Despite various challenges, much is being done to assist women in developing countries on their path to financial stability and independence. In 2014, AFI signed the Denarau Action Plan, which lays out a commitment to halve the financial gender gap by 2021. AFI isn’t alone in their pursuits either. The Bill and Melinda Gates Foundation recently launched an institutional gender strategy that will commit $170 million to the economic empowerment of women. Consultive Group to Assist the Poor (CGAP) also recently joined forces with 200 different organizations in similar pursuits.

The issue of women’s digital financial inclusion is gaining momentum globally. The world is starting to recognize just how much of a positive impact financial gender-equality will have on the global economy. AFI found that global gender-equality could unlock $12 trillion in incremental GDP by 2025 with a specific focus on digital finance services. Although progress is slow, women in developing nations are beginning to reap the benefits of financial inclusion on a more personal scale.

Digital financial services give these women the opportunity to gain financial independence, create and expand their businesses, plan for their families’ futures and make empowered decisions about how their funds will be spent. The world is recognizing women’s digital financial inclusion as a top priority and it is bursting into action to provide these women with financial independence, stability and empowerment.

Ashlyn Jensen
Photo: Pixabay

The Power of Mining and the Future of Eritrea

Eritrea is a poor country located in the horn of Africa. Its high poverty rate of 50 percent is a burden on Eritreans seeking greater well-being. Although the country is poor, the mining sector has shown considerable promise for the future of Eritrea. The GDP growth rate increase from 2.2 percent in 2010 to 8.7 percent in 2011, which made it one of the fastest-growing economies in the world at the time. Its current GDP growth rate is high at about 4 percent. One reason for its high average growth is the mining sector.

Abundant Natural Resources

Eritrea has many natural resources that account for its growth, such as copper, granite, potash, gold and marble. The United Nations Development Programme believes the Colluli Mining Share’s potash project in Eritrea has the potential to boost its economy while also appealing to the country’s sustainability agenda. The Australian mining company Danakali and the Eritrean government share the project 50-50.

The largest known deposit of potash or SOP in the world exists in Eritrea. Globally, SOP is currently consumed at a rate of seven million tonnes annually. Seamus Cornelius, the Colluli company director, said that Eritrea could meet that demand for at least 30 years. With the implementation of the project, locals could find work at the mines, especially those in poverty.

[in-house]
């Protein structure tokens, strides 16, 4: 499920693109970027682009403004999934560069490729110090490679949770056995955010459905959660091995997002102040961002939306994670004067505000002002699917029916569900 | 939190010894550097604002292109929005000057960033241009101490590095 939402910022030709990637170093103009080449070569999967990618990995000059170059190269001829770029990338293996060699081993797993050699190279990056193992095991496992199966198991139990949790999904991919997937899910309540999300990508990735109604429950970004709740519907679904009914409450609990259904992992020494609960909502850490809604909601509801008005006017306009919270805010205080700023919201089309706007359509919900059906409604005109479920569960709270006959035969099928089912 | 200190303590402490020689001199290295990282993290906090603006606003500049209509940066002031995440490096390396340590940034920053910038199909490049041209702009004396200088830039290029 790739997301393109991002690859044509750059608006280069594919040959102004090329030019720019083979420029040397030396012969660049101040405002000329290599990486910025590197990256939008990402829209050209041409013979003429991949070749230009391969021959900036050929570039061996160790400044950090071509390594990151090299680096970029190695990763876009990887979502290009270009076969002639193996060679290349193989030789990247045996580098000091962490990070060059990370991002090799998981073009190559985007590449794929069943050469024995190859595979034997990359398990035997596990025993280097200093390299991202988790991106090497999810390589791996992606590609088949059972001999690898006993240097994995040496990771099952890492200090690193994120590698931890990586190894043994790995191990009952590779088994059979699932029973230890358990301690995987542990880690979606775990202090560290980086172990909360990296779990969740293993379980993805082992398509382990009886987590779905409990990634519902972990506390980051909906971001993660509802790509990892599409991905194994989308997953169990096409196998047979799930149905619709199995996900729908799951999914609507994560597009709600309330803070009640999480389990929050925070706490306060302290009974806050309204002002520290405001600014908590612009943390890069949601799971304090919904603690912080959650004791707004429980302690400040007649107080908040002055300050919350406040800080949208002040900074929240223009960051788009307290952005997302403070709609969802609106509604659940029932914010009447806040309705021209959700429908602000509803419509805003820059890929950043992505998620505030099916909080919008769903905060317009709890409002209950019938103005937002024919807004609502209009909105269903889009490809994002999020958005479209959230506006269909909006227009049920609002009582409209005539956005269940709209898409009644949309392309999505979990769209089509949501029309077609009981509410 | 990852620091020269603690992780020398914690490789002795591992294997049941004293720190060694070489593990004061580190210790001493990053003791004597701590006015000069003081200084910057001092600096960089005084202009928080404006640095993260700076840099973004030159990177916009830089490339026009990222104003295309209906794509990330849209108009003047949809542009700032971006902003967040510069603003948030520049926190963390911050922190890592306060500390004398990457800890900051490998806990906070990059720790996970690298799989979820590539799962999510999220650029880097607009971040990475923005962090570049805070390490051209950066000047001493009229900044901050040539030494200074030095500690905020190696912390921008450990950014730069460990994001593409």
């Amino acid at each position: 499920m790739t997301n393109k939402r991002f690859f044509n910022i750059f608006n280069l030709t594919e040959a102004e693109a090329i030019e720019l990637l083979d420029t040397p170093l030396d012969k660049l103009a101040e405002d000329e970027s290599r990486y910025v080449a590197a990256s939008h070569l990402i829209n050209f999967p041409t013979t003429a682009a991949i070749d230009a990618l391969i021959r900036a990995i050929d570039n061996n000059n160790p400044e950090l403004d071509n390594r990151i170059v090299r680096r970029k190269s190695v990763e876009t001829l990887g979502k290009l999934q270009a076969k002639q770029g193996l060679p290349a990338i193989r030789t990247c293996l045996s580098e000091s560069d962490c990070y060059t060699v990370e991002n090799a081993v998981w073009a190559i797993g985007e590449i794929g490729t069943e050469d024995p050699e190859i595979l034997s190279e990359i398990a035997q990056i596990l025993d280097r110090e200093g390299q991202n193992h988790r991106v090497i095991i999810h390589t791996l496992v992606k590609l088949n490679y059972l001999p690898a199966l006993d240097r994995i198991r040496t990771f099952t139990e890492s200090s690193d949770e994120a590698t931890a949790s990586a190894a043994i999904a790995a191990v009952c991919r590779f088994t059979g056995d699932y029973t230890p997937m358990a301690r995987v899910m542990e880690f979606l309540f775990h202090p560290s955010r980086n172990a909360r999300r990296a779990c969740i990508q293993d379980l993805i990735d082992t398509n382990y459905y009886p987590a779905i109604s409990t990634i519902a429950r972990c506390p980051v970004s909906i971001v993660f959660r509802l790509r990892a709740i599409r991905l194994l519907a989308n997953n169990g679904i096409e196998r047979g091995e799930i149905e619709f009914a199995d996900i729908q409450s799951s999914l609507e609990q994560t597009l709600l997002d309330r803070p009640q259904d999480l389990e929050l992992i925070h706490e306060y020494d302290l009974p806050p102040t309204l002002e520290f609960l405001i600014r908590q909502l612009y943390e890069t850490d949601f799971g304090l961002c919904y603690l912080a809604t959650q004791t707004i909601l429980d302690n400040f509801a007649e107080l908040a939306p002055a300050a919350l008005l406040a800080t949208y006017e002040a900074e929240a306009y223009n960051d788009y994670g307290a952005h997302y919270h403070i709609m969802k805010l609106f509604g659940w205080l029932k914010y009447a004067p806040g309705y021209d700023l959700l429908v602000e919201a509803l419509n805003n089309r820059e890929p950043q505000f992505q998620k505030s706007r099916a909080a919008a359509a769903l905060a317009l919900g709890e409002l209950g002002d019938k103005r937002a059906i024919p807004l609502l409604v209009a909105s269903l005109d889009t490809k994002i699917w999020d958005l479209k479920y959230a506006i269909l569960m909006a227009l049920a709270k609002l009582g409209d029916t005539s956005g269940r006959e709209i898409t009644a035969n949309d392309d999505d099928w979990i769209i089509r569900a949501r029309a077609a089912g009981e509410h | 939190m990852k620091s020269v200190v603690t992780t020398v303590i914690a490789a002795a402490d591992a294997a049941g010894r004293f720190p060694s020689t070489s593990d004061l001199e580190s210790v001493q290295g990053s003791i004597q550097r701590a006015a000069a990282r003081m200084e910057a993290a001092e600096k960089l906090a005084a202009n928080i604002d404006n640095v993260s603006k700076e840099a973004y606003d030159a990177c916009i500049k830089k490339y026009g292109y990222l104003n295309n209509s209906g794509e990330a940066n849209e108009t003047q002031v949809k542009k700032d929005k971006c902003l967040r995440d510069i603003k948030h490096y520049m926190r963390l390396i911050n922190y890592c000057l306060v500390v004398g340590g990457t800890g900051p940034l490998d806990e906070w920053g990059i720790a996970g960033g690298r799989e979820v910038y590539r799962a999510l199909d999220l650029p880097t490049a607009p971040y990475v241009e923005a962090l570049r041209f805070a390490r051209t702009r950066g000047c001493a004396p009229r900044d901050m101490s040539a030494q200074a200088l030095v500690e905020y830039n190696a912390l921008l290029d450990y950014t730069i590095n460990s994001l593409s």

Economic Effects

The U.N. report also reported the impact of the Colluli mine. Reports showed that SOP could make up to 50 percent of exports in Eritrean by 2030 and comprise at least 3 percent of Eritrean GDP by 2021. It could also have a strong impact on agriculture productivity, indirectly employing upwards of 10,000 people by 2026. Another positive aspect of the project is that it will not affect any animals or plants because the mine is located in an uninhabited salt basin.

China’s Sichuan Road & Bridge Mining Investment Development Corp. is also seeing potential in Eritrea, particularly in copper, gold, silver and zinc. Estimates determine that more than 574,000 tons of copper, 930,000 ounces of gold and 1.2 million tons of zinc could be found in four deposits near the city, Asmara. July 9, 2018, marked the end of Eritrea’s conflict with Ethiopia, which increased notice from foreign investors interested in Eritrea’s mines such as China. Due to peace between the two nations, the future of Eritrea appears optimistic.

The Ports Rehabilitation Project

The World Bank upgraded and rehabilitated two major ports in Eritrea, Massawa and Assab through a $30 million project that was approved in 2011. Results were substantial, particularly for the Massawa port. Bulk cargo handling exceeded the original target of 1,100 tonnes by hitting 1,457. This was a 71 percent increase from 850 tonnes per ship per day in 1997. Natural resources are a top exporter and the Ports Rehabilitation Project exponentially improved productivity and efficiency. It especially enabled easier access for petroleum imports into Eritrea.

Corruption and Privatization